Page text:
Dr. Ángel Garcia is Assistant Professor in the English Department at the University of Illinois at Urbana-Champaign. He earned a PhD from the University of Nebraska, Lincoln and an M.F.A. from the University of California-Riverside.
He is the author of Teeth Never Sleep, winner of a 2018 CantoMundo Poetry Prize published by the University of Arkansas Press, winner of a 2019 American Book Award, finalist for a 2019 PEN America Open Book Award, and finalist for a 2020 Kate Tufts Discovery Award. Professor Garcia Ángel is also the cofounder of the non-profit organization, Gente Organizada, which educates, empowers, and engages communities through grassroots organizing.
Watch Professor Garcia read his poem, “Dina Olimpico” on our Instagram here. He reflects on how Natasha Trethewey and Geffrey Davis inspired his poem below:
What I love and what I want to honor in Natasha Trethewey’s poem “The Southern Crescent” from her book Native Guard and in Geffrey Davis’ poem “King Country Metro” from his book, is their recognition of ancestry and how one arrives in a particular place. Thinking about my own family, I wanted to document the seemingly innate need for one to return home and also point to some of the constraints and challenges one might face in doing so. To further complicate the idea of returning, I wanted to acknowledge the long familial history of moving from place to place across several generations.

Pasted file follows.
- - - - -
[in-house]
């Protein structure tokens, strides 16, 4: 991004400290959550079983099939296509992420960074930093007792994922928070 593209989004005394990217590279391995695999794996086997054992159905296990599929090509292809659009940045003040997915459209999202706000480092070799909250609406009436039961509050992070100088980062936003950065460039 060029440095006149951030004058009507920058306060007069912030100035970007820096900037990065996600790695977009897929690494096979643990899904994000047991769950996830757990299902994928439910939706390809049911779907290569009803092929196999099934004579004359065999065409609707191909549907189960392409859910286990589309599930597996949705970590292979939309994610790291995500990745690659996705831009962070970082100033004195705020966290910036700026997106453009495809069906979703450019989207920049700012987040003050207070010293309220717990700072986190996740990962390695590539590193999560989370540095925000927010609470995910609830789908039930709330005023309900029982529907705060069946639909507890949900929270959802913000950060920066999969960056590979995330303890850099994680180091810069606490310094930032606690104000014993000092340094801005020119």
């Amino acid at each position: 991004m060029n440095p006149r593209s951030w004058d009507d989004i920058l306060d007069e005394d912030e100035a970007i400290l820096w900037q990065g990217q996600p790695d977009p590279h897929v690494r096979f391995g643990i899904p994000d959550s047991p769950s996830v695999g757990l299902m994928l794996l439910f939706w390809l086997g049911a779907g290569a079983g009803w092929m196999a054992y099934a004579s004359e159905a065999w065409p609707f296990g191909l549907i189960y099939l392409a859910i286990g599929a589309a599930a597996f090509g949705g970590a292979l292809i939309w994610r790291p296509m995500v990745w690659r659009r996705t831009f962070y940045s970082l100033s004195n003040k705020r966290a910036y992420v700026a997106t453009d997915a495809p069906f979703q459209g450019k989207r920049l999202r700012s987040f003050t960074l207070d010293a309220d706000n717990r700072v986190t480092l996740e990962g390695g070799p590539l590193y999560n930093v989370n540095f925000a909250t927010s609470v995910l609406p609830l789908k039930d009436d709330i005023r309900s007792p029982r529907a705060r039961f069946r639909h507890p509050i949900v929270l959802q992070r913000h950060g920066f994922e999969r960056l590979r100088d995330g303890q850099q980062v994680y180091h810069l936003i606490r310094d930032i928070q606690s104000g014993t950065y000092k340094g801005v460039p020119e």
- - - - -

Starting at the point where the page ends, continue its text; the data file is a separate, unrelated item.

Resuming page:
But another important way to think about ancestry is poetic ancestry. I wanted to honor my own lineage of poetic ancestry, particularly Black poets like Natasha Tretheway and Geffrey Davis, who by writing about their own migratory experiences have inspired and influenced me to write about the migrations of my own family. National Poetry Month, with the availability of so many reading, events, and poems, is a wonderful time for students and poets to discover their own poetic ancestry, digging through books, journals, and archives to discover poems that speak to their experiences. Going one step further, we can continue that lineage by then writing imitation poems based on the original poems of our poetic ancestors.